Beyond inappropriate use of epinephrine, individuals who are at highest risk of death are adolescents and young adults, people with known food allergy and previous history of anaphylaxis, people with asthma (especially if poorly controlled), and people with peanut or tree-nut allergies. 


In addition to these medication recommendations, providers should suggest that patients wear a medical alert bracelet and provide them with an appropriate action plan. An example of such a plan is available from the Food Allergy and Anaphylaxis Network. The purpose of the action plan is to outline the early signs and symptoms of a reaction, when it is appropriate to use antihistamines, when to use epinephrine and when to call 911. 



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Outgrowing food allergy


Tolerance is defined as either having naturally outgrown a food allergy or having received therapy so clinical symptoms no longer develop following ingestion of the food. In general, symptoms and exposure (accidental or not) are monitored over time. There are currently no specific recommendations for when to retest via SPT or ImmunoCAP levels.

However, many specialists will perform annual serum testing in children who have cow’s milk, egg, soy or wheat allergies because these are commonly outgrown by the age of 5 years. Testing for peanut, tree-nut, fish, and shellfish allergies may be performed every two to three years, as these allergies are typically not outgrown. Remember that these are not specific recommendations; rather, they represent the approach taken most commonly by allergists. 


The reason for retesting is to acquire data on specific IgE levels. With food allergies that are more commonly outgrown, the clinician will see a gradual decline in specific IgE levels over time. One may consider repeating an oral food challenge based on the lowered levels.

Rechallenge also might be considered when a child enters kindergarten. If the child has not already outgrown the allergy, parents may wish to know whether the youth will react if exposed to the food in question. In addition, the parent will have less control over what the child eats once he or she reaches school age, so a clearer understanding of what might happen upon exposure is key for both the child and the family. When considering whether or not to rechallenge a child, consultation with a provider who specializes in the treatment and management of food allergy is recommended.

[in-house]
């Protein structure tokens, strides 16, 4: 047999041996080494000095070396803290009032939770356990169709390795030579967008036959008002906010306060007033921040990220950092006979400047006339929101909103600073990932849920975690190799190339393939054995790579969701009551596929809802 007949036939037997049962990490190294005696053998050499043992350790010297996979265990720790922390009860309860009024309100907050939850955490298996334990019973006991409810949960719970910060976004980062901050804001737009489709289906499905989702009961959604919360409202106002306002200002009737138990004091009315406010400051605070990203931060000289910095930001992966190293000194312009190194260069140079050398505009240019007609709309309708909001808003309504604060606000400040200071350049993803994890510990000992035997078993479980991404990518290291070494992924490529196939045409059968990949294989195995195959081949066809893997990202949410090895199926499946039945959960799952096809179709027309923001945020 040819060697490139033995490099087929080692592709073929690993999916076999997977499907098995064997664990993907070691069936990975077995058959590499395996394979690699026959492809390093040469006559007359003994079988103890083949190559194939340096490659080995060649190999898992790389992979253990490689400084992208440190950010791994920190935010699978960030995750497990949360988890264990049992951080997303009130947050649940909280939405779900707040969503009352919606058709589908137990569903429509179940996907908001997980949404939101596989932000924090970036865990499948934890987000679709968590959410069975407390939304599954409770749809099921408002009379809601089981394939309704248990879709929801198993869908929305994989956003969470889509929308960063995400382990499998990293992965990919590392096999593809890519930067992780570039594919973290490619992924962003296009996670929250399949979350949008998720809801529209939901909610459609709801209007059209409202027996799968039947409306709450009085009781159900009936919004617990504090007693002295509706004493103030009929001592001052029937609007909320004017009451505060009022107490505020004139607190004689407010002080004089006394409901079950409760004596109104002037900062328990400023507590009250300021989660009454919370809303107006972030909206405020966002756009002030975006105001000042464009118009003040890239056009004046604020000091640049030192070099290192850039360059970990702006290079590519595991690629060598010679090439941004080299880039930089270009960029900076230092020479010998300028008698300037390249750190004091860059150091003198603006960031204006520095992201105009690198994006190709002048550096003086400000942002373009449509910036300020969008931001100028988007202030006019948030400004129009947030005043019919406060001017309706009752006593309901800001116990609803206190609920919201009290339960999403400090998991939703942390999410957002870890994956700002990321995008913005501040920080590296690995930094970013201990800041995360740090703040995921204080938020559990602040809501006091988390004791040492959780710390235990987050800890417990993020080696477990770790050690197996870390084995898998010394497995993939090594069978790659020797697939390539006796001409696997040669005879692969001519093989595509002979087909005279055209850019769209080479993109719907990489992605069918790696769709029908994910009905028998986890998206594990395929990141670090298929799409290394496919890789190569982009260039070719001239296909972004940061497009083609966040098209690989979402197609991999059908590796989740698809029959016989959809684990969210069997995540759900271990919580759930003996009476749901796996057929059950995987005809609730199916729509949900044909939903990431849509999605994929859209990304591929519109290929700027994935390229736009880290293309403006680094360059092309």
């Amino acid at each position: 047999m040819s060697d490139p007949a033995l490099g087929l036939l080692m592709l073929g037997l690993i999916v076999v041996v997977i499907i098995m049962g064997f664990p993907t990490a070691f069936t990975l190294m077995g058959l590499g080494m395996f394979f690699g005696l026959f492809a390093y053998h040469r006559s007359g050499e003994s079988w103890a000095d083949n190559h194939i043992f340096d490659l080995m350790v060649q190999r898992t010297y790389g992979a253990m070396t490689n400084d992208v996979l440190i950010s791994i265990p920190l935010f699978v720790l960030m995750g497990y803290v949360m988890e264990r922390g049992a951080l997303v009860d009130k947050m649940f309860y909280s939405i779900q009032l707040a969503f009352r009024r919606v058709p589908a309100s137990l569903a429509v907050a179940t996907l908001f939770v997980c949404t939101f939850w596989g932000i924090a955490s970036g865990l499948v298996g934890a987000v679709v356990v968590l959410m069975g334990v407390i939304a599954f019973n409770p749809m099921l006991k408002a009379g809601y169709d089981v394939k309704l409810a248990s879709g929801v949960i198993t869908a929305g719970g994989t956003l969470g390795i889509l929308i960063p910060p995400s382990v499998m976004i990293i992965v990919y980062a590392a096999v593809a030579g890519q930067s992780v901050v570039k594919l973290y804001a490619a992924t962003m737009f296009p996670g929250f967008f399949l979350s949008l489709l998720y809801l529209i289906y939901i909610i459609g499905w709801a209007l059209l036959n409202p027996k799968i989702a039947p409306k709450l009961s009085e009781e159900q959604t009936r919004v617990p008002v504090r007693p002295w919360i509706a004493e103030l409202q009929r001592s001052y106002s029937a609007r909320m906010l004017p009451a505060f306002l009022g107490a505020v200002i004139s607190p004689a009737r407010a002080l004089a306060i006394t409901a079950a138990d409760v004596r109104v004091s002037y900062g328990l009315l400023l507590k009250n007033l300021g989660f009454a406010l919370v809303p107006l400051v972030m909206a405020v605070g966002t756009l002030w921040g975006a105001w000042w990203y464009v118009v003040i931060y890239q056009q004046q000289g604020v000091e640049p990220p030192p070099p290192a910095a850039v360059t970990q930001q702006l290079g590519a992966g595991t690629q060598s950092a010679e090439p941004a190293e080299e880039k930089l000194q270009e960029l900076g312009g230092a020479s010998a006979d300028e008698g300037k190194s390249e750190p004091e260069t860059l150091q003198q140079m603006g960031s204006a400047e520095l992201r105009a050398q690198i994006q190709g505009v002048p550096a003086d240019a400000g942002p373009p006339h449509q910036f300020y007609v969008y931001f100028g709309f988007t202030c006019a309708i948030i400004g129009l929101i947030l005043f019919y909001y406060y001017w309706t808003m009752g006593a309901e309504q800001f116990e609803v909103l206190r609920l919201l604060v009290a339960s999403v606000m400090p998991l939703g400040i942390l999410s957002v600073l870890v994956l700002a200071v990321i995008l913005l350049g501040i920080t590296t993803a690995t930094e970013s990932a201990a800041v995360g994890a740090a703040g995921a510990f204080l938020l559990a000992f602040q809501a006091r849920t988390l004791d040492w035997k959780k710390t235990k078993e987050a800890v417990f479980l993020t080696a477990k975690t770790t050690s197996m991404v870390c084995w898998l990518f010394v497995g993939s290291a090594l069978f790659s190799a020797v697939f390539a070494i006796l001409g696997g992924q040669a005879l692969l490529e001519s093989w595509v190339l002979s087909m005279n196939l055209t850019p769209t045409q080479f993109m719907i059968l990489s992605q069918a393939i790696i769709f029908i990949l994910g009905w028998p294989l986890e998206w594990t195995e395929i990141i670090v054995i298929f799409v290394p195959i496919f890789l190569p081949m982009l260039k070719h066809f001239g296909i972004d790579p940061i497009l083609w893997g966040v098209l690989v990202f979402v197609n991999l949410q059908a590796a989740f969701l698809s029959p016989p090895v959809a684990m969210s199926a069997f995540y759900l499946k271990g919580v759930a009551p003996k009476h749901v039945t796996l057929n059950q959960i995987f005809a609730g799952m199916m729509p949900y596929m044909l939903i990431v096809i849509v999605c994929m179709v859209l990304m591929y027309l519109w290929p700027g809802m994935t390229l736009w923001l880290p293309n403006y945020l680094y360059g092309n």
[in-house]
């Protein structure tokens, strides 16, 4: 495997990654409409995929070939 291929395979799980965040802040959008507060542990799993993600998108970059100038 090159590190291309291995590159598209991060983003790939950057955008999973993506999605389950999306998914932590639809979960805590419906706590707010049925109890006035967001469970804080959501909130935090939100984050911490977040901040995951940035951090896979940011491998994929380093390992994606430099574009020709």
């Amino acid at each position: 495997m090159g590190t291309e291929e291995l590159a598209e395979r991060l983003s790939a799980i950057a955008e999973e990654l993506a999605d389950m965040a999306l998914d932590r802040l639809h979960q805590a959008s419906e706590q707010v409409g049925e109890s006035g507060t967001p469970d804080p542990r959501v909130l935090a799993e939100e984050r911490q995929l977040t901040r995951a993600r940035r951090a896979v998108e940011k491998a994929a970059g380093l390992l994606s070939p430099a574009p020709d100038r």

Special considerations


Maternal diet, introduction of solids, and whether to breastfeed or bottle-feed are important issues to consider in the treatment and management of pediatric food allergy. Recommendations regarding maternal diet during pregnancy have changed over the years. The current recommendation is to not use restriction of maternal diet during pregnancy or lactation as a means of preventing food allergy.

Furthermore, there is no evidence to suggest that pregnant women should replace cow’s milk with soy milk to prevent food allergy in their newborn. Women wishing to breastfeed should do so for four to six months according to usual guidelines. Women who choose to bottle-feed should be encouraged to use a hydrolyzed infant formula (as opposed to cow’s milk) to help prevent development of food allergy in those infants at risk. With regard to solid food, there are no longer any recommendations to delay introduction. In fact, current guidelines suggest that even potentially allergenic foods may be introduced at the usual time solids enter the diet (age 4-6 months).


Primary-care clinicians often have questions about which immunizations can be safely administered to patients with food allergies. Even for patients allergic to egg, some egg-containing vaccines are safe to give in the primary-care setting. The measles, mumps, and rubella vaccine has been found safe even for those patients with severe egg allergy. However, other vaccines are contraindicated or may be used only after they have been “pretested.”

Currently, information is limited regarding the safety of administering the influenza vaccine in the primary-care setting. Influenza vaccine is recommended for those children most at risk for developing food allergy (e.g., children with asthma). In the high-risk child with egg allergy, a specialist should administer the influenza vaccine. While there are no current recommendations on exactly how to administer the vaccine, many specialists will perform SPT with the vaccine, and then split the dose in half, with each half administered separately. 


Yellow fever and rabies vaccines are contraindicated in egg-allergic patients.1

Lesser-known allergic entities must also be considered. Oral, or pollen-food, allergy syndrome is an IgE-mediated allergic disorder that is typically caused by a cross-reaction of food allergens with airborne allergens. Symptoms include mild pruritus, tingling, and/or angioedema of the lips, palate, tongue or oropharynx. Occasionally patients will complain of a sensation of tightness in the throat, but they rarely have systemic symptoms. Diagnosis is based on the clinical history and positive SPT responses to relevant food proteins.